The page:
If you refer back to Figure C, you’ll see that adjacent to
the View Files button is a button titled Clean Up System Files. You’ll
notice this button is flagged with the User Account Control (UAC) icon.
Depending on your UAC setting, you may see a UAC prompt when you select that
button. The Clean Up System Files button provides you with
access to the Windows Update Cleanup feature.

When you select the Clean Up System Files button, Disk
Cleanup will again display the screen shown in Figure B as it analyzes
additional locations on your hard disk to determine what can be safely removed.
When the main Disk Cleanup interface returns, you’ll find that a new category
called Windows Update Cleanup appears in the list (Figure D). In
addition, you may find several other new categories. 

Figure D

Windows Update Cleanup appears
in the Disk Cleanup list.

Table B: Categories that appear in Disk Cleanup when you select
the Clean up system files button.

Category Description
Windows Update Cleanup

Windows keeps copies of all
installed updates from Windows Update, even after installing newer versions of
updates that are no longer needed and taking up space. (You might need to
restart your computer.)

Device driver packages

Windows keeps copies of all
previously installed device driver packages from Windows Update and other
sources even after installing newer versions of drivers. This task will remove
older versions of drivers that are no longer needed. The most current version
of each driver package will be kept.
Windows Defender Non critical files used by
Windows Defender
Windows upgrade log files Windows upgrade log files
contain information that can help identify and troubleshoot problems that occur
during Windows installation, upgrade, or servicing. Deleting these files can
make it difficult to troubleshoot installation issues.
Service Pack Backup Files Windows saves old versions
of files that have been updated by a service pack. If you delete the files, you
won’t be able to uninstall the service pack later.

Windows Update Cleanup only
appears in the list when the Disk Cleanup wizard detects Windows updates that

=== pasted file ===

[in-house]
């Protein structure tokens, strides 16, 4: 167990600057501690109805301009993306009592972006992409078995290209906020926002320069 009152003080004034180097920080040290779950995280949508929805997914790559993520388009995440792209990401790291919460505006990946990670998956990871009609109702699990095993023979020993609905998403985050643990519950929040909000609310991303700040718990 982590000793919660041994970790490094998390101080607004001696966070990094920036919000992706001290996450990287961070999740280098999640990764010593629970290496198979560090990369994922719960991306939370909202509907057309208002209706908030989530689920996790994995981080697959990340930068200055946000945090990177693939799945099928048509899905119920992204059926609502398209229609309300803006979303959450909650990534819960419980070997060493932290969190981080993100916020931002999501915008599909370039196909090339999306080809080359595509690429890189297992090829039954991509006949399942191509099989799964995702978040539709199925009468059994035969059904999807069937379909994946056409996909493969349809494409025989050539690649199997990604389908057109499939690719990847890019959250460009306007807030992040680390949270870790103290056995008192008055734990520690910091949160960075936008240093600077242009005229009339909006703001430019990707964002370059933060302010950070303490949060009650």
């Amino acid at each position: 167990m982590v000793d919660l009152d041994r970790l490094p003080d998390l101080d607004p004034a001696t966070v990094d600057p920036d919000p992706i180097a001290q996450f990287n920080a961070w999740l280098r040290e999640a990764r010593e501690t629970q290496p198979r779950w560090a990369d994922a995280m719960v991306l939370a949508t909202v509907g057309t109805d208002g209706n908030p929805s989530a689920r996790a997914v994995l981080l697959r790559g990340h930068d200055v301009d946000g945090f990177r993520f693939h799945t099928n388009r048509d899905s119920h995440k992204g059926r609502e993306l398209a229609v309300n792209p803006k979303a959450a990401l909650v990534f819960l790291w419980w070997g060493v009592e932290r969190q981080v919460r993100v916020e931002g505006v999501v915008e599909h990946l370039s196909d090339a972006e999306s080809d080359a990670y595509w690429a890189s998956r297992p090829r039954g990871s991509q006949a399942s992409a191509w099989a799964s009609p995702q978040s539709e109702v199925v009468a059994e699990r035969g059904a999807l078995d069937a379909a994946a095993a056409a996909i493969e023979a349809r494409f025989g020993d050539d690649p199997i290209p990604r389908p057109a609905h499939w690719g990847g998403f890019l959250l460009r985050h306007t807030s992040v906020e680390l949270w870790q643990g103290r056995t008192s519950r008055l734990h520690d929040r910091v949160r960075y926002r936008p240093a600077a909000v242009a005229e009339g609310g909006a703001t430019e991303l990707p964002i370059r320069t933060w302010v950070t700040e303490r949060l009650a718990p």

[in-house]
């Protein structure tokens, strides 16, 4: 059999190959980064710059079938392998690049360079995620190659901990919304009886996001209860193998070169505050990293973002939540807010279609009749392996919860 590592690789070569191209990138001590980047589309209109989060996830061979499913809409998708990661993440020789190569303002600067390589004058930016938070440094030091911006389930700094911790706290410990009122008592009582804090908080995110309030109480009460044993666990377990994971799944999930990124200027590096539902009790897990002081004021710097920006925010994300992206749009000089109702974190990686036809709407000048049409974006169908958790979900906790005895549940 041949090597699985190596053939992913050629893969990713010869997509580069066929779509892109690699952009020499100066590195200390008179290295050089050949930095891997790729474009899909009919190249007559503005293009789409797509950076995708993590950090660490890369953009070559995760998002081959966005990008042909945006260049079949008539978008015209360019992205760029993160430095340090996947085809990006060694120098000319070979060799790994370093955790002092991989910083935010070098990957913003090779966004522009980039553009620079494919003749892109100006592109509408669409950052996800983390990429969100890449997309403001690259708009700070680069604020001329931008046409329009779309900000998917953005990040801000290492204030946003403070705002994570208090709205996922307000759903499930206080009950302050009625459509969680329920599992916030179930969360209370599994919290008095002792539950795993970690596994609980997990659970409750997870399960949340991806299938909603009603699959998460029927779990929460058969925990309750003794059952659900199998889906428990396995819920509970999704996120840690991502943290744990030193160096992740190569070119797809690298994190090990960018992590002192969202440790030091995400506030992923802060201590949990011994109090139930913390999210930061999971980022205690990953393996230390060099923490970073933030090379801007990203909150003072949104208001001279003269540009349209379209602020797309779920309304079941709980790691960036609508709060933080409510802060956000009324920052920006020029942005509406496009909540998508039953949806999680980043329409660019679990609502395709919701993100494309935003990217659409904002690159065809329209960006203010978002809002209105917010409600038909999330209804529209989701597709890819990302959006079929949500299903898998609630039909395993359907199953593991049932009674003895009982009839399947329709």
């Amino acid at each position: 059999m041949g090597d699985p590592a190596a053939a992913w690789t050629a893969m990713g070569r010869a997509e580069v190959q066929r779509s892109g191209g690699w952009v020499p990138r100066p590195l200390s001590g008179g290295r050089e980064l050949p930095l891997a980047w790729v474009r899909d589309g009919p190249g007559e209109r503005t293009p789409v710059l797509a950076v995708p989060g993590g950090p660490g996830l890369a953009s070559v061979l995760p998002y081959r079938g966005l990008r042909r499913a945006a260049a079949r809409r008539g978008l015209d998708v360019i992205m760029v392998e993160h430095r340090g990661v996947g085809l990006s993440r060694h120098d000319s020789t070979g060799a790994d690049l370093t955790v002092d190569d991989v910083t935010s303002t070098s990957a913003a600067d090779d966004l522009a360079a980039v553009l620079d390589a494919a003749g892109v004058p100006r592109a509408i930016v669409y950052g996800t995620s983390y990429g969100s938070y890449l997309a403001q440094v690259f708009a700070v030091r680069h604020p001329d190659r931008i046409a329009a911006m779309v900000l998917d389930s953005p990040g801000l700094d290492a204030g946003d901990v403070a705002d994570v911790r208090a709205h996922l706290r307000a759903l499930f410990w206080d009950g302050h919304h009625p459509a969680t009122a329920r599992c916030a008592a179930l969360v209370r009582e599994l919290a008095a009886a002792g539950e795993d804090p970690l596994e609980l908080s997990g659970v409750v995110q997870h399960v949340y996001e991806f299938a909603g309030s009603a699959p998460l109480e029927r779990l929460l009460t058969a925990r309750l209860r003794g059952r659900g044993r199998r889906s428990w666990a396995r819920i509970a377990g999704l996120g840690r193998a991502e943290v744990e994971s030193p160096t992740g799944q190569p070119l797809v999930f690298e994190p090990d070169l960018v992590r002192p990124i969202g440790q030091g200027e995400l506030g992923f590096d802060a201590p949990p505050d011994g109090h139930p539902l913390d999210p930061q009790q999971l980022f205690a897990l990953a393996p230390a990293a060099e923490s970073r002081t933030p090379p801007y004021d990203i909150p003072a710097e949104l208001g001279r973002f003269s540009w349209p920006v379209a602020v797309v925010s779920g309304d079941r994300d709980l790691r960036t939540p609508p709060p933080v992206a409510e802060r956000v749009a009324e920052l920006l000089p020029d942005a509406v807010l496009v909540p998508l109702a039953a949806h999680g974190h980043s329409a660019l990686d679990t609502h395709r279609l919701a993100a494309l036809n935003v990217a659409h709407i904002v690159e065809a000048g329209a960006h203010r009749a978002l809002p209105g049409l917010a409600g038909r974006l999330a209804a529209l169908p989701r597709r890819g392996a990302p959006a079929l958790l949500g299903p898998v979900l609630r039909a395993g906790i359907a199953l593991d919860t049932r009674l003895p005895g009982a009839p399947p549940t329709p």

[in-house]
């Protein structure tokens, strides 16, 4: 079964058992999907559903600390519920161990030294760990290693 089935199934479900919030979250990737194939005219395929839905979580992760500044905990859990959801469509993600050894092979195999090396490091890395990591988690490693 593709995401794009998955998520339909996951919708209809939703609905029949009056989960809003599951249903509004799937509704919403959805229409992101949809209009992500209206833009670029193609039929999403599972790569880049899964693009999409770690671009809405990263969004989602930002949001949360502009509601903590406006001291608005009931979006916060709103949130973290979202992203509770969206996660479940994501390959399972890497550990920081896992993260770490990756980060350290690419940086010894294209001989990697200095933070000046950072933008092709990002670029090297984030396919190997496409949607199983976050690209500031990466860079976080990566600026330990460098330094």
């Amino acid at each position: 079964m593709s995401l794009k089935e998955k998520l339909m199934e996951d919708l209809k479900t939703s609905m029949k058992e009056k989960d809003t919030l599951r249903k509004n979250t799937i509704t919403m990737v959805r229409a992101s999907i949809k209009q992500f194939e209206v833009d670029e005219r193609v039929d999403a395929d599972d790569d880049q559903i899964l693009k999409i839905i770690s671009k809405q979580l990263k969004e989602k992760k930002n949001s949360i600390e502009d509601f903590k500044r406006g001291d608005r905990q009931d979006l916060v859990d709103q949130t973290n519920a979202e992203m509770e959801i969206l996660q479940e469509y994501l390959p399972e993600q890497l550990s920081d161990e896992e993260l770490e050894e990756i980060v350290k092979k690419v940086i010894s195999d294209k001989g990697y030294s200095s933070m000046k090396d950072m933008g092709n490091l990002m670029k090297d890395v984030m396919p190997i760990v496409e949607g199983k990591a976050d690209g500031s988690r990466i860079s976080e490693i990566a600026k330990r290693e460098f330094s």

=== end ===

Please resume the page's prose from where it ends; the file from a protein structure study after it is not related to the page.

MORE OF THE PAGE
you don’t need on your system. For example, when I ran Disk Cleanup’s Windows
Update Cleanup feature on a Windows 8.1 system that had recently been updated
from Windows 8 to 8.1, the Windows Update Cleanup category did not appear in
Disk Cleanup because everything had recently been cleaned up by the Windows 8.1
update.

When you click OK, Disk Cleanup will prompt you to confirm
that you want to permanently delete the selected files (
Figure E).

Figure E

Disk Cleanup will prompt you to
confirm the permanent delete operation.

Disk Cleanup will then go to work cleaning up all the files
in the categories that you selected, including the Windows Update files (Figure F).

Figure F

Disk Cleanup will remove any
unnecessary Windows Update files.

The end result

You’ll want to restart your system once Disk Cleanup
completes its operation. When your system restarts, any unnecessary Windows
Update files will be completely removed. As you survey the results, keep in
mind that the Windows Update Cleanup feature will only remove files that it
finds are no longer needed by the system, so you may find that a lot of
files have been removed from your system or you may find that very few files
have been removed from your system.

For example, after running the Windows Update Cleanup
feature on my Windows 8 system, the number of files only dropped from 58,739 to
58,130 and the size of the WinSxS folder only dropped from 6.89 GB to 6.83 GB — a very small gain. However, on my Windows 7 system, the number of files dropped
from 54,524 to 47,454, and the size of the WinSxS folder dropped from 11.1 GB to
7.86 GB — a modest gain of 3.24 GB of hard disk space.

What’s your take?

Have you used
Disk Cleanup’s new Windows Update Cleanup feature in Windows 7 or 8.x? If so,
what kind of disk savings did you encounter?

If you have comments or